Colman: The ghost of Herbert Hoover lives on.

In politics and policy the past IS the present.  What happened 500 years ago in Europe—how Italy and Germany became todays modern day States, the difference, from generations ago that caused the First and Second World Wars—still with us today.  The legacy of the Viet Nam War is with us in both military and foreign policy.  And, of course, is campus riots, bullying and hatred.  Economically, no one wants another Depression—we think we remember what caused it—tariffs and bad economic policy.

 In 1930, Congress passed and President Hoover signed the Smoot-Hawley tariff.  The tariff imposed protectionist policies. 

 The Great Depression, which began in 1929 and lasted for 10 years, was a time of massive unemployment in the U.S.  The Smoot-Hawley tariffs, which imposed tariffs on more than 20,000 imported goods, was supposed to help save American jobs.  As the Great Depression deepened, unemployment kept rising right through 1932.

 Foreign countries retaliated against Smoot-Hawley, making American exports more expensive overseas.  Jobs in America were lost.

 In 1930, American unemployment was at eight percent.  By 1931, the rate doubled to 16 percent.  By 1931-32, unemployment reached 25 percent.

 Smoot-Hawley was only one element aggravating the Great Depression.  During the Hoover years, the Federal Reserve raised interest rates, making the purchase of homes and cars more expensive.  As demand declined, American jobs were lost.

This is what we were taught and what guides current political/economic policy.  We need a better understanding of caused the Great Depression, not just look at the headlines.

The ghost of Herbert Hoover lives on. 

Richard Colman, Exckusive to California Political News and Views  5/20/19 

Mr. Hoover, president of the United States from 1929 to 1933, died in 1964.  However, Mr. Hoover’s ghost continues to influence both the Republican and Democratic Parties.

 On May 17, 2019, President Donald Trump announced that he would, for 180 days, delay any decision to impose tariffs on vehicles imported into the U.S.

America imports vehicles mostly from Japan, South Korea, and Europe.  Some of these so-called imported vehicles are made in such American states as Tennessee, South Carolina, and Alabama.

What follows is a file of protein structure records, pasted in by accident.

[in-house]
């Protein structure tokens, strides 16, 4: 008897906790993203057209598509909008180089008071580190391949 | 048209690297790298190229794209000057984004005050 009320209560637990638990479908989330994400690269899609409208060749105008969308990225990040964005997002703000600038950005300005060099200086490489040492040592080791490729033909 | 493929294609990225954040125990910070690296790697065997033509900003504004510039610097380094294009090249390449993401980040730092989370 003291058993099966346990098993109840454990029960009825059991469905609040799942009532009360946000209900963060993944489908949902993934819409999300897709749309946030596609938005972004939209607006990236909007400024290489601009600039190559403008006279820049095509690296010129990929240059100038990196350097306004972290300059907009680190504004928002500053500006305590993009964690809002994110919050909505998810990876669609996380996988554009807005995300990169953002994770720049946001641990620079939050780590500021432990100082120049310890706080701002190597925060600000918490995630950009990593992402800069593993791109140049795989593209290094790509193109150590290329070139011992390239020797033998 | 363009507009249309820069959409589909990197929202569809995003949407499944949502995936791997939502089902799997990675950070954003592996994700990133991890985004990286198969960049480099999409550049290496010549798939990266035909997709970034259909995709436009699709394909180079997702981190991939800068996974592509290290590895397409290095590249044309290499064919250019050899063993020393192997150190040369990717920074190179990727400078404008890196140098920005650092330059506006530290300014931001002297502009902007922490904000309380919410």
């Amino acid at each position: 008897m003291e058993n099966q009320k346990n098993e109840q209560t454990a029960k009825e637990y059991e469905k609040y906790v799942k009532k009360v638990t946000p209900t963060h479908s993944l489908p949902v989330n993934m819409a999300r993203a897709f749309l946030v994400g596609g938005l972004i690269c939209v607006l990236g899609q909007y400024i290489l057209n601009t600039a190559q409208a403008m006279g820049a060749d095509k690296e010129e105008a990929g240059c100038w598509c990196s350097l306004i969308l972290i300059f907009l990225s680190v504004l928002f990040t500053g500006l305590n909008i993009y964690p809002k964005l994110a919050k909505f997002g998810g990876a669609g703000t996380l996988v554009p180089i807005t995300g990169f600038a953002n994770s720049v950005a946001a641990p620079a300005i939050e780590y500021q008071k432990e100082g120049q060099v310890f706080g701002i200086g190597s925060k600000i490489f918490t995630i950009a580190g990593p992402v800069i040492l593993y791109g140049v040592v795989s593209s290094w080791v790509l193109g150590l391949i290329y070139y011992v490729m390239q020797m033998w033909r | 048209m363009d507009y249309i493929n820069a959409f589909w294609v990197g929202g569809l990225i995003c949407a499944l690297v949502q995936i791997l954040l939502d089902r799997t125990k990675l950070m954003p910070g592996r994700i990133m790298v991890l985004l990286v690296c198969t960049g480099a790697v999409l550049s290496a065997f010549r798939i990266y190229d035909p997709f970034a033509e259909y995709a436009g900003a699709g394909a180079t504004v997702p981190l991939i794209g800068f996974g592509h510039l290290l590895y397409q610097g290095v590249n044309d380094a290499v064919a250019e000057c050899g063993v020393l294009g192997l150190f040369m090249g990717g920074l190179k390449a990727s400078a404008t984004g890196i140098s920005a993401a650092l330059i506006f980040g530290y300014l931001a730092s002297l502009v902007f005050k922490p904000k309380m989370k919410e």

Nissan has a plant in Tennessee.  BMW has one in South Carolina.  Mercedes-Benz manufactures vehicles in Alabama.

 If America imposes tariffs on imported vehicles, foreign nations could retaliate by imposing tariffs on such American exports as agricultural products, technological devices (like smartphones), petroleum, natural gas, and many other products.

 International trade often involves complex supply chains.  With some General Motors vehicles, the transmissions are made in South Korea and the engines in Japan.

 If one were to examine the supply chain of an iPhone, one would find that many nations  contribute to this must-have item. 

 According to a December 2018 report by CNBC, the financial news network, Apple, the company responsible for the iPhone, works with suppliers in 43 different countries on six continents to produce the iPhone.  The supply chain becomes even more complex when raw materials are factored into the iPhone’s production.

 When tariffs are imposed, prices of imports rise, creating inflation.  Also, restrictions on imports will produce a decline in product quality and prop up inefficient American manufacturers.  Many Americans can remember the 1970’s when Americans began to see a perceived decline in cars made domestically by such companies as General Motors, Ford, and Chrysler.

 Americans should ask themselves how many Chevrolet Volts they see on the road compared with the number of Toyota Priuses.

 In 1930, Congress passed and President Hoover signed the Smoot-Hawley tariff.  The tariff imposed protectionist policies. 

 The Great Depression, which began in 1929 and lasted for 10 years, was a time of massive unemployment in the U.S.  The Smoot-Hawley tariffs, which imposed tariffs on more than 20,000 imported goods, was supposed to help save American jobs.  As the Great Depression deepened, unemployment kept rising right through 1932.

 Foreign countries retaliated against Smoot-Hawley, making American exports more expensive overseas.  Jobs in America were lost.

 In 1930, American unemployment was at eight percent.  By 1931, the rate doubled to 16 percent.  By 1931-32, unemployment reached 25 percent.

 Smoot-Hawley was only one element aggravating the Great Depression.  During the Hoover years, the Federal Reserve raised interest rates, making the purchase of homes and cars more expensive.  As demand declined, American jobs were lost.

 In 1932, Franklin Roosevelt, the Democratic candidate for president, campaigned against Smoot-Hawley.

 Perhaps President Trump is bluffing.  His threat to impose tariffs may be a way of negotiating better international trade agreements.

 But if Mr. Trump is not bluffing, the U.S. could be headed for a severe recession or even a depression.

 Moreover, the Democratic Party is no help.  Democrats are, like Mr. Trump, also protectionist-minded.  Didn’t Democrats learn anything from Franklin Roosevelt and his internationalist successors like Harry Truman, John Kennedy, Lyndon Johnson, and Bill Clinton?

 Mr. Trump graduated from the prestigious Wharton School of Finance at the University of Pennsylvania.  The big question is:  Did he learn anything about international economics?

About Stephen Frank

Stephen Frank is the publisher and editor of California Political News and Views. He speaks all over California and appears as a guest on several radio shows each week. He has also served as a guest host on radio talk shows. He is a fulltime political consultant.